Ringworm is common, especially among children. However, it may affect people of all ages. It is caused by a fungus, not a worm like the name suggests.
Many bacteria and fungi live on your body. Some of these are useful, while others can cause infections. Ringworm occurs when a type of fungus called tinea grows and multiplies on your skin.
Ringwork can affect the skin on your:
- Beard -- tinea barbae
- Body -- tinea corporis
- Feet -- tinea pedis (also called athlete's foot)
- Groin area -- tinea cruris (also called jock itch)
- Scalp -- tinea capitis
Ringworm can spread easily from one person to another. You can catch ringworm if you touch someone who has the infection, or if you come into contact with items contaminated by the fungus, such as combs, unwashed clothing, and shower or pool surfaces. You can also catch ringworm from pets that carry the fungus. Cats are common carriers.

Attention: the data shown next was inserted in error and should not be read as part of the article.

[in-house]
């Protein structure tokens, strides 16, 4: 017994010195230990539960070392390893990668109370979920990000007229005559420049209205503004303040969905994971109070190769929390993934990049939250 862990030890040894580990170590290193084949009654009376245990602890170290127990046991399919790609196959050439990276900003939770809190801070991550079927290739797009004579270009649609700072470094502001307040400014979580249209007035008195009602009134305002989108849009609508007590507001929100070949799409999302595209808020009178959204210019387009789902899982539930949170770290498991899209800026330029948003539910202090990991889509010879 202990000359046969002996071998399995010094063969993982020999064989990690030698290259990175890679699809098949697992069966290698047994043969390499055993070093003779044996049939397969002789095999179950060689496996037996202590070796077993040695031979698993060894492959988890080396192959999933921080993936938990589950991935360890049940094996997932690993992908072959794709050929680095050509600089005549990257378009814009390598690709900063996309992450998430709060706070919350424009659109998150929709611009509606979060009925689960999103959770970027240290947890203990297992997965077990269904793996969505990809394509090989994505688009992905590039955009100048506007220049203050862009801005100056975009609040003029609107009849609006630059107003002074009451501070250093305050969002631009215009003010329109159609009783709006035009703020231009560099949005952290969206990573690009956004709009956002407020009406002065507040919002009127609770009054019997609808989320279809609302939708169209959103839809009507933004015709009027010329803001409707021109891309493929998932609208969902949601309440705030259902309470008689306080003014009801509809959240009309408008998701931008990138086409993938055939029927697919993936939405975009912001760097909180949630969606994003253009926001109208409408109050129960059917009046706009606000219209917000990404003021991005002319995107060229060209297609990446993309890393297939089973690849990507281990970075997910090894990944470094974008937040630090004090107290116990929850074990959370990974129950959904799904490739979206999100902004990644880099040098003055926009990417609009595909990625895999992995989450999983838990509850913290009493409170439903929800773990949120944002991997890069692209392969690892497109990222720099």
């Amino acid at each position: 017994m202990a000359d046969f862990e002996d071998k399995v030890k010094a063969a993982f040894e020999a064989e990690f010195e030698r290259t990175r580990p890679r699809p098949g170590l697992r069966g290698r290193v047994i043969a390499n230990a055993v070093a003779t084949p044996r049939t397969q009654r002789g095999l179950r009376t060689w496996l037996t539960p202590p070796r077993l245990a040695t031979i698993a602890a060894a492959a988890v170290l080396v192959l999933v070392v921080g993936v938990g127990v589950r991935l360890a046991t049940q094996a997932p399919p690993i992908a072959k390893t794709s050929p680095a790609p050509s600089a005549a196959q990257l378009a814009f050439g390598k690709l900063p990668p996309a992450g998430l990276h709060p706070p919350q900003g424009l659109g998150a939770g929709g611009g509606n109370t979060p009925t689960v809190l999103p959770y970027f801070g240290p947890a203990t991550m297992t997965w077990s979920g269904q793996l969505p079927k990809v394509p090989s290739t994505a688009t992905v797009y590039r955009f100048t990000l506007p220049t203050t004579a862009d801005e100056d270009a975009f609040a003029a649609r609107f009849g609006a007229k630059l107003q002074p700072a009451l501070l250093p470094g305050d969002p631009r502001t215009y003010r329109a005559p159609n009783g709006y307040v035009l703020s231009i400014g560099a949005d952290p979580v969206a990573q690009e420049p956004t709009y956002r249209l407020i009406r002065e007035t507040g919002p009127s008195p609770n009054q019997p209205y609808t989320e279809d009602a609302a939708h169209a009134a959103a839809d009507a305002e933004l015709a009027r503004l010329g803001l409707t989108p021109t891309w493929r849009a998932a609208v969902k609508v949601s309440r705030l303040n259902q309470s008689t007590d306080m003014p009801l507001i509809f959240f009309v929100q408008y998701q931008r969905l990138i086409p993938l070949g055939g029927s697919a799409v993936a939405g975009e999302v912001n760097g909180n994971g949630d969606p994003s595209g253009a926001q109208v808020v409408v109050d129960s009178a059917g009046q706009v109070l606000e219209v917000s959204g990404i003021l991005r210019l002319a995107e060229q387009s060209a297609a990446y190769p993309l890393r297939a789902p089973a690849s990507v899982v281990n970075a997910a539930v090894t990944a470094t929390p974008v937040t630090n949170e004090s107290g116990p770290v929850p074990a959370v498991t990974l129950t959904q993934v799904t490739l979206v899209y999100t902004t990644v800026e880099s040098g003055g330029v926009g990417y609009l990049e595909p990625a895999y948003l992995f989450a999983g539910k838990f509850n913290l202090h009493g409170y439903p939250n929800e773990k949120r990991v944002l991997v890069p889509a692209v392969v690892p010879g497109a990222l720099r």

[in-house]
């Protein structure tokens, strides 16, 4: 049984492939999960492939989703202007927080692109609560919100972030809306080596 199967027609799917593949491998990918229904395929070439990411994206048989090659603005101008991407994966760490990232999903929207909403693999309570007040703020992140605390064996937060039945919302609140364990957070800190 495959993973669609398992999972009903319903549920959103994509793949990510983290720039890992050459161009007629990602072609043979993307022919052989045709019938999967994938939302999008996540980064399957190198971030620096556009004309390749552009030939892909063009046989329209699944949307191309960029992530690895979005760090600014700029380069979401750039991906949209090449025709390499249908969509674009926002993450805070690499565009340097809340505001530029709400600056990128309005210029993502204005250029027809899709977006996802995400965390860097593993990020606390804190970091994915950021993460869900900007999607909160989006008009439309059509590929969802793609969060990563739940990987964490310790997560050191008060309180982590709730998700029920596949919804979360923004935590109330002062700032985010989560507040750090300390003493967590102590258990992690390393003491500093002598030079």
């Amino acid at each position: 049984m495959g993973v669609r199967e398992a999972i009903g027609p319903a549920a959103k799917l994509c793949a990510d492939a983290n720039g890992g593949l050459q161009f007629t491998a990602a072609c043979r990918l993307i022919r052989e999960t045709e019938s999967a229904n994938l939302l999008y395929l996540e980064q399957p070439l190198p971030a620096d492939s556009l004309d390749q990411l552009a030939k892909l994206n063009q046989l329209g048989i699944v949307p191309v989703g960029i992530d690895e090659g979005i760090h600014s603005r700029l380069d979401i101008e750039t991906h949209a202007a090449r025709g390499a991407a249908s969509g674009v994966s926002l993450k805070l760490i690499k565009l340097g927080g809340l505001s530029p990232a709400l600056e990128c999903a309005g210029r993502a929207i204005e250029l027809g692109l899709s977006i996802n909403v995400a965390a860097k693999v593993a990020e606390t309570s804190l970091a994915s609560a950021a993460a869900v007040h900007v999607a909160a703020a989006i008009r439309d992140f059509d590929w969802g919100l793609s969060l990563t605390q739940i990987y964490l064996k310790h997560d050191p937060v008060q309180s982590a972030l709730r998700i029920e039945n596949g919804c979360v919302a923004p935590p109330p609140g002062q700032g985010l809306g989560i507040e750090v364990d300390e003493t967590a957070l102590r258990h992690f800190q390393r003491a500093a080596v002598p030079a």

The fungus that causes ringworm thrive in warm, moist areas. Ringworm is more likely when you are often wet (such as from sweating) and from minor injuries to your skin, scalp, or nails.